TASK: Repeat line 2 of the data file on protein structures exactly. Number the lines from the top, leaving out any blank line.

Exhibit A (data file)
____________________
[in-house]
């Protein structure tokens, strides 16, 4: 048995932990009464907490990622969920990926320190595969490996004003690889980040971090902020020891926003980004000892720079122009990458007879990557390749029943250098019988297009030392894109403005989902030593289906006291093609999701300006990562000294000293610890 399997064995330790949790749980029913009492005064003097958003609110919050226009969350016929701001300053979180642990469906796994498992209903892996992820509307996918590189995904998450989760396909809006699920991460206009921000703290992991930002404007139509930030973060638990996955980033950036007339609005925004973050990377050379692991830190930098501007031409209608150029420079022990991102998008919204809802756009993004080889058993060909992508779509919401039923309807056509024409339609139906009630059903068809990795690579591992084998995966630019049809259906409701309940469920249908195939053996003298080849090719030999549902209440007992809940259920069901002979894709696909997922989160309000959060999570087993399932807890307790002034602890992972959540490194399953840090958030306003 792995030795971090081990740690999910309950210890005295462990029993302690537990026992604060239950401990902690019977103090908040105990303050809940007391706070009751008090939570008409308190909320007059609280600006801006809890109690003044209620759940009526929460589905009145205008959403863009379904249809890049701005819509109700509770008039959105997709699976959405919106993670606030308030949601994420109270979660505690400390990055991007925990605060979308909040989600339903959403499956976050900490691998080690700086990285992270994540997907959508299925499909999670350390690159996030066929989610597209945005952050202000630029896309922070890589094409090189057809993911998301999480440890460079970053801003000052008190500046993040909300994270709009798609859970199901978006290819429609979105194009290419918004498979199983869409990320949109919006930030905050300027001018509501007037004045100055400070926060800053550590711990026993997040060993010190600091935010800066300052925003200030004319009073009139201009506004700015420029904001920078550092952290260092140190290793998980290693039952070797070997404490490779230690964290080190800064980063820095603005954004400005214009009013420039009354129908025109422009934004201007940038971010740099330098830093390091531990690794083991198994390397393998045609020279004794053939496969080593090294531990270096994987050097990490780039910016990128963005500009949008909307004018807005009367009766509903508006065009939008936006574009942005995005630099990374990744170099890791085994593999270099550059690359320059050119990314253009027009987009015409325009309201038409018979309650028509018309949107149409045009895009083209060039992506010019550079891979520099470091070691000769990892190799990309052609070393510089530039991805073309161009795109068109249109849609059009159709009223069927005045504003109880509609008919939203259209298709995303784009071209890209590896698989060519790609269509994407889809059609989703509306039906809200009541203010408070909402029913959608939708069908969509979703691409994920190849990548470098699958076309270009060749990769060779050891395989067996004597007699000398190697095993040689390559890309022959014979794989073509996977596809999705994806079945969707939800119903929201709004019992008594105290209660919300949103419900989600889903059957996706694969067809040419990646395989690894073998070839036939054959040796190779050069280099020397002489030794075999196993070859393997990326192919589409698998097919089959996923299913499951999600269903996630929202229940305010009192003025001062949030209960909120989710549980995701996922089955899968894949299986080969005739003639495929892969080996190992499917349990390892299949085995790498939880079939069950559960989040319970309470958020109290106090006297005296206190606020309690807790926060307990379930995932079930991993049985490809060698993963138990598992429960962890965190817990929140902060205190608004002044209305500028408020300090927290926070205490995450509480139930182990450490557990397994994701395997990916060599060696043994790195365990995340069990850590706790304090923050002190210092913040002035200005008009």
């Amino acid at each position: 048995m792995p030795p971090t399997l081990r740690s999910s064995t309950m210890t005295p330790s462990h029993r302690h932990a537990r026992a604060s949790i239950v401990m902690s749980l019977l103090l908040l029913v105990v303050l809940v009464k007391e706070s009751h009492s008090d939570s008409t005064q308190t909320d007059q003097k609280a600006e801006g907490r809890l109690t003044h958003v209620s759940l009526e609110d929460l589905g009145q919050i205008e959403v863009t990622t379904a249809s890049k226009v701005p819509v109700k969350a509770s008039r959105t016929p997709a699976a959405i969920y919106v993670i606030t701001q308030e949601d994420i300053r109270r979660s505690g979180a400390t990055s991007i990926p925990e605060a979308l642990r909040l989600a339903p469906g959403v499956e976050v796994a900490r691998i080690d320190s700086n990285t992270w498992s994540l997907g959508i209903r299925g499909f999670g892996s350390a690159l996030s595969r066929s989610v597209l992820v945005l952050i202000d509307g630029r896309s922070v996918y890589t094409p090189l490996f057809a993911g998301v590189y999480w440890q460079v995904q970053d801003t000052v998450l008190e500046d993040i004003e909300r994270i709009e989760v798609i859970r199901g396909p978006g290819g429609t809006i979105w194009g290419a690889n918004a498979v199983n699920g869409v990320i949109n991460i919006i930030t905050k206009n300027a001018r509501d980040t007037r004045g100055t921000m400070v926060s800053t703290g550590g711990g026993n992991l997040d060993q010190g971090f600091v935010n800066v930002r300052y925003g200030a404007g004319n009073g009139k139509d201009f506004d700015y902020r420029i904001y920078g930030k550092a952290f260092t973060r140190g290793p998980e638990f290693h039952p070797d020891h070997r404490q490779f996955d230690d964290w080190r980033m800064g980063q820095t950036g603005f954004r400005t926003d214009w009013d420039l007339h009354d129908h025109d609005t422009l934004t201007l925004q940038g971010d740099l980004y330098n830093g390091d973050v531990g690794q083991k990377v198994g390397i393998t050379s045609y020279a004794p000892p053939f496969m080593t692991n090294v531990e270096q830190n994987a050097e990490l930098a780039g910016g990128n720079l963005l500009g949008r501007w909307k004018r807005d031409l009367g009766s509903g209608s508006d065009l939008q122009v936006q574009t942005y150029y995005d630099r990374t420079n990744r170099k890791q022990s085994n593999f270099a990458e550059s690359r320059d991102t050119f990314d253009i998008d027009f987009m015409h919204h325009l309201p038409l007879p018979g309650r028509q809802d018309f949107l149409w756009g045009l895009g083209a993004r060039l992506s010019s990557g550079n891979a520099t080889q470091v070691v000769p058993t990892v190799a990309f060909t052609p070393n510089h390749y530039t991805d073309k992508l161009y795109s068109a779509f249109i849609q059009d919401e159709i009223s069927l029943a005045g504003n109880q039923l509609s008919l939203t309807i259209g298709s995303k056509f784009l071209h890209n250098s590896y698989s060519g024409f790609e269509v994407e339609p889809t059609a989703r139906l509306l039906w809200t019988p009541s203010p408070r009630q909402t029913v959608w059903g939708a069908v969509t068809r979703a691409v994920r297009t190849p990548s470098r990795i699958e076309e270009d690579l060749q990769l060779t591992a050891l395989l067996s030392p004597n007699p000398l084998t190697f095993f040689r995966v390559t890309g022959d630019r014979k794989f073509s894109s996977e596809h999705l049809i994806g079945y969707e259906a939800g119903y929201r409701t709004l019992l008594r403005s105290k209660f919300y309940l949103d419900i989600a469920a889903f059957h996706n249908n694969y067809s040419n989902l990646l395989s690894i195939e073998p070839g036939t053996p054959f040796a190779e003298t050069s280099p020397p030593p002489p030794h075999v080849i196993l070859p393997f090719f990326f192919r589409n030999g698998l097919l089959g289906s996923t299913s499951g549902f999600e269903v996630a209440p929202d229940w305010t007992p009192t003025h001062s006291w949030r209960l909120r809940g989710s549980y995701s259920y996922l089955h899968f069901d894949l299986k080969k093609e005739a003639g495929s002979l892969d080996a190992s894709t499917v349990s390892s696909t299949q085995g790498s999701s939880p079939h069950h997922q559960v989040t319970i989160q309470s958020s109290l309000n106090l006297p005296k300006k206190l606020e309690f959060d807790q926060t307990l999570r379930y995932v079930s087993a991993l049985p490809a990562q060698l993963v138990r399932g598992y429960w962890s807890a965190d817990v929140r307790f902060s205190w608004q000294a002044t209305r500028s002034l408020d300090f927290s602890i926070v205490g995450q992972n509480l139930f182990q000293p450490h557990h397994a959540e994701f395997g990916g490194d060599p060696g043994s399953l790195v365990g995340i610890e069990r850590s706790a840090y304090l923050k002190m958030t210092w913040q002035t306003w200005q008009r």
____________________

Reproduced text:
């Protein structure tokens, strides 16, 4: 048995932990009464907490990622969920990926320190595969490996004003690889980040971090902020020891926003980004000892720079122009990458007879990557390749029943250098019988297009030392894109403005989902030593289906006291093609999701300006990562000294000293610890 399997064995330790949790749980029913009492005064003097958003609110919050226009969350016929701001300053979180642990469906796994498992209903892996992820509307996918590189995904998450989760396909809006699920991460206009921000703290992991930002404007139509930030973060638990996955980033950036007339609005925004973050990377050379692991830190930098501007031409209608150029420079022990991102998008919204809802756009993004080889058993060909992508779509919401039923309807056509024409339609139906009630059903068809990795690579591992084998995966630019049809259906409701309940469920249908195939053996003298080849090719030999549902209440007992809940259920069901002979894709696909997922989160309000959060999570087993399932807890307790002034602890992972959540490194399953840090958030306003 792995030795971090081990740690999910309950210890005295462990029993302690537990026992604060239950401990902690019977103090908040105990303050809940007391706070009751008090939570008409308190909320007059609280600006801006809890109690003044209620759940009526929460589905009145205008959403863009379904249809890049701005819509109700509770008039959105997709699976959405919106993670606030308030949601994420109270979660505690400390990055991007925990605060979308909040989600339903959403499956976050900490691998080690700086990285992270994540997907959508299925499909999670350390690159996030066929989610597209945005952050202000630029896309922070890589094409090189057809993911998301999480440890460079970053801003000052008190500046993040909300994270709009798609859970199901978006290819429609979105194009290419918004498979199983869409990320949109919006930030905050300027001018509501007037004045100055400070926060800053550590711990026993997040060993010190600091935010800066300052925003200030004319009073009139201009506004700015420029904001920078550092952290260092140190290793998980290693039952070797070997404490490779230690964290080190800064980063820095603005954004400005214009009013420039009354129908025109422009934004201007940038971010740099330098830093390091531990690794083991198994390397393998045609020279004794053939496969080593090294531990270096994987050097990490780039910016990128963005500009949008909307004018807005009367009766509903508006065009939008936006574009942005995005630099990374990744170099890791085994593999270099550059690359320059050119990314253009027009987009015409325009309201038409018979309650028509018309949107149409045009895009083209060039992506010019550079891979520099470091070691000769990892190799990309052609070393510089530039991805073309161009795109068109249109849609059009159709009223069927005045504003109880509609008919939203259209298709995303784009071209890209590896698989060519790609269509994407889809059609989703509306039906809200009541203010408070909402029913959608939708069908969509979703691409994920190849990548470098699958076309270009060749990769060779050891395989067996004597007699000398190697095993040689390559890309022959014979794989073509996977596809999705994806079945969707939800119903929201709004019992008594105290209660919300949103419900989600889903059957996706694969067809040419990646395989690894073998070839036939054959040796190779050069280099020397002489030794075999196993070859393997990326192919589409698998097919089959996923299913499951999600269903996630929202229940305010009192003025001062949030209960909120989710549980995701996922089955899968894949299986080969005739003639495929892969080996190992499917349990390892299949085995790498939880079939069950559960989040319970309470958020109290106090006297005296206190606020309690807790926060307990379930995932079930991993049985490809060698993963138990598992429960962890965190817990929140902060205190608004002044209305500028408020300090927290926070205490995450509480139930182990450490557990397994994701395997990916060599060696043994790195365990995340069990850590706790304090923050002190210092913040002035200005008009």